Truglia suffers from diabetes. Yesterday she ran out of insulin. Spencer enters the green tent, takes out a pair of scissors, disinfects them and cuts two ulcers open. Puss and blood squirt out. James, who is sitting next to her, gives her his hand but she rejects it. “You can tolerate more pain than I can,” he says. “No wonder, I’m a woman,” she says. Spencer washes the wound and dresses it. Then he rubs her feet with ointment. She hugs him in gratitude. “You desperately need insulin,” he says and drives her to the nearest clinic.
Spencer, a retired engineer, is one of the volunteers that make Camp Hope possible. Every day he visits the sick, dresses wounds, attaches splints to broken fingers, and applies ointment to burns. He’s been helping the homeless for 17 years “because people should help one another,” he says. He believes losing one’s house is an “emotional disaster”. It can take a month or more until someone is able to stand on their own feet again. “If you are safe and have something to eat during this critical time, you can start looking for work again.” He encourages people to do just that – nothing more. And what’s in it for him? “It’s a privilege being able to help,” he says. “Who else is going to wash a homeless person’s feet?”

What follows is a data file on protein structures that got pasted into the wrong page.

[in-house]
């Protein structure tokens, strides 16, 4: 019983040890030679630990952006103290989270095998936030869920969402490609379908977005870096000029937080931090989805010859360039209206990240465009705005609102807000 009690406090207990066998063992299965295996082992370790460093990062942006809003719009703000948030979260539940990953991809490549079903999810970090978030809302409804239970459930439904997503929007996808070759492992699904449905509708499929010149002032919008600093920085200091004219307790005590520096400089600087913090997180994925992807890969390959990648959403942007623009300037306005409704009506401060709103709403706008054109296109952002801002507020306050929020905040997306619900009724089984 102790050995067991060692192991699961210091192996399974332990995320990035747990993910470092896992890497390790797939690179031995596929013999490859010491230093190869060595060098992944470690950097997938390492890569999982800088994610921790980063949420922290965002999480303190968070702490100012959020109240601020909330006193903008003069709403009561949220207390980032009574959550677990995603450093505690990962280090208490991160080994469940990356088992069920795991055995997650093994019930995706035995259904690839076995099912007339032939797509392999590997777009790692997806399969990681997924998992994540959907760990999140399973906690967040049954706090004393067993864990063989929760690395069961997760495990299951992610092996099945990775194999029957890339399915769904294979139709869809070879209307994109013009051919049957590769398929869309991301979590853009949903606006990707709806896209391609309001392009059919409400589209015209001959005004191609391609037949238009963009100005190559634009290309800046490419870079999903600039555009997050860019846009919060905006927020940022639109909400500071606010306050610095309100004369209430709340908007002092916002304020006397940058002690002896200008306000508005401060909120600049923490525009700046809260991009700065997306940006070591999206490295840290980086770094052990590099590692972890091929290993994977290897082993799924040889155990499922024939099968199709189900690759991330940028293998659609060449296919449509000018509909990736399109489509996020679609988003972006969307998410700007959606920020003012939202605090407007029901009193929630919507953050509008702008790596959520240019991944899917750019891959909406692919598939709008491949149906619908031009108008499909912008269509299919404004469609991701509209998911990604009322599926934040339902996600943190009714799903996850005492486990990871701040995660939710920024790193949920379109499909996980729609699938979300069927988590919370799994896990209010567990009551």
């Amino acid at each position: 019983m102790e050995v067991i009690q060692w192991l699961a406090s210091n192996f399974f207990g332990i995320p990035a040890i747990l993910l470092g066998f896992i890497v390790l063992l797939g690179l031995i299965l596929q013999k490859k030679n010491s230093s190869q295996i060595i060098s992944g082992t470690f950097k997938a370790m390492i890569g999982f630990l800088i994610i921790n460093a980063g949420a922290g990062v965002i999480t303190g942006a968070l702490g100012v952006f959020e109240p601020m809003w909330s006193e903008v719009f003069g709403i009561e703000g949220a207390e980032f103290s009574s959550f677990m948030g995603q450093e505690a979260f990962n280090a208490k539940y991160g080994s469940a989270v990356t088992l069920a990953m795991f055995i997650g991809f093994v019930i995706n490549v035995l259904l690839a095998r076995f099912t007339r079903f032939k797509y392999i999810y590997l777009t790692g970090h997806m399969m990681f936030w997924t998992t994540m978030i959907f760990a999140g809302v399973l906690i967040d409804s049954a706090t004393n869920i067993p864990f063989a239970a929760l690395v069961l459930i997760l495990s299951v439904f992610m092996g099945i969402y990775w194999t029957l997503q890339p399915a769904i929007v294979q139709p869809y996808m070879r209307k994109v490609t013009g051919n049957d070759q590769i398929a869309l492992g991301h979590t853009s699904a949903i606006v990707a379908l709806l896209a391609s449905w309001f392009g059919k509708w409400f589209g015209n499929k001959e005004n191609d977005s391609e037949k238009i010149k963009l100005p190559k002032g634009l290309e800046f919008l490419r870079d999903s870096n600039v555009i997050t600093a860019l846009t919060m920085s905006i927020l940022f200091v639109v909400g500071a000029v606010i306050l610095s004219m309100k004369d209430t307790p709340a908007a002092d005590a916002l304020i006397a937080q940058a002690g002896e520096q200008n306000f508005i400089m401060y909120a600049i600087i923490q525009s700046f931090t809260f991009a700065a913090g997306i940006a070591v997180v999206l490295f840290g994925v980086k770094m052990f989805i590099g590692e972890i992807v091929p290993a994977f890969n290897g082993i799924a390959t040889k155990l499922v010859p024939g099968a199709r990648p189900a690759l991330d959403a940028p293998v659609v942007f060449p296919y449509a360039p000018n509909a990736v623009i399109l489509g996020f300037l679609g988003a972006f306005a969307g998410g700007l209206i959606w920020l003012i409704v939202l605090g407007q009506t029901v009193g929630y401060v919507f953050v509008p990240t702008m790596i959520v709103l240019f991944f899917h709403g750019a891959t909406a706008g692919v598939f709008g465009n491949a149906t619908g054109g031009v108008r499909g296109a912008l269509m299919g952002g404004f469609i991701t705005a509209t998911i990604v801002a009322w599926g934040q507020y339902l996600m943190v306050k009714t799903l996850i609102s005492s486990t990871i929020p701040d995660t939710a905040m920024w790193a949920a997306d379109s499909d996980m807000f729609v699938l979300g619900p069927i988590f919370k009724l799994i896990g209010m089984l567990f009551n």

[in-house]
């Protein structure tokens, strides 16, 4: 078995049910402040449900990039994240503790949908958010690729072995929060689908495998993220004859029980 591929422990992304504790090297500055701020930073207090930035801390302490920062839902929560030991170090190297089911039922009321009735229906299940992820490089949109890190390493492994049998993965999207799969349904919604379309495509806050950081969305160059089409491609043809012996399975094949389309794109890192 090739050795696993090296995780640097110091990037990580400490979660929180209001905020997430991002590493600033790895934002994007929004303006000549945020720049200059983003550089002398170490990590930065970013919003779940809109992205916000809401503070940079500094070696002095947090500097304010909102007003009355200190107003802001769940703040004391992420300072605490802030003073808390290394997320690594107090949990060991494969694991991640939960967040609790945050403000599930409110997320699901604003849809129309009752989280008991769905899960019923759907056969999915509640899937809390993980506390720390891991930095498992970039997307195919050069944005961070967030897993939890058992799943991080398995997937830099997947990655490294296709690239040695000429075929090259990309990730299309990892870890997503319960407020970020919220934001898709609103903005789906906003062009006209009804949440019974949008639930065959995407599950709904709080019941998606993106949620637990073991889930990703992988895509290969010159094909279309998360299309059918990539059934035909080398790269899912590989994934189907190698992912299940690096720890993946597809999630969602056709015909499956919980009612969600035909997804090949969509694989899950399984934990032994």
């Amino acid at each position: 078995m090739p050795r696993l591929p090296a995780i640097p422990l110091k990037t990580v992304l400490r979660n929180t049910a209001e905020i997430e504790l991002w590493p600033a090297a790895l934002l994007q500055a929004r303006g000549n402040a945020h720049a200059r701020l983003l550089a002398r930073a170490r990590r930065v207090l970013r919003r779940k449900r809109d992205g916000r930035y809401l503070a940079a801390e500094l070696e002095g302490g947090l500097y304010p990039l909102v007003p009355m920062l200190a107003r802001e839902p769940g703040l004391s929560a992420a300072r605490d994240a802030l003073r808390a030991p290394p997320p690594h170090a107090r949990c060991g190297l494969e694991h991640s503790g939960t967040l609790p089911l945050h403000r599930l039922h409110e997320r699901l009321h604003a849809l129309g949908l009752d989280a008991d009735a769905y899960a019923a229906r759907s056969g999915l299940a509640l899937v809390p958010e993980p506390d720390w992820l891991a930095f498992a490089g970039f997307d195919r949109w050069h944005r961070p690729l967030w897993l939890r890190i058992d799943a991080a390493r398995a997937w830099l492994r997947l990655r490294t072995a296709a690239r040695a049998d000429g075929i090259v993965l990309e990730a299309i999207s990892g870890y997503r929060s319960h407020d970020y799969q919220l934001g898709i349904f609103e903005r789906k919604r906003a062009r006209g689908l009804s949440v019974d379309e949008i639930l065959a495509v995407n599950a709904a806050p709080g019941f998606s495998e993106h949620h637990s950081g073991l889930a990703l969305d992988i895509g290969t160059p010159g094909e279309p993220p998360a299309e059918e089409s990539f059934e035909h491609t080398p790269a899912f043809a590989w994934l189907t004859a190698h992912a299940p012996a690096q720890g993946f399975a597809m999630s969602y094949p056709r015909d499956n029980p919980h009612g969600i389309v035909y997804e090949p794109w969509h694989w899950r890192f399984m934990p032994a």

In the evening, the sun casts a magical light on the mountains of San Bernardino. Spencer learns that Yolanda would have died of blood stasis if he hadn’t treated her and taken her to the clinic. “It cost hardly anything at all to save her life, just a little time and a few dollars for the petrol,” says the helper. “I’m happy she’s alive. Nobody would have cared if she had died.”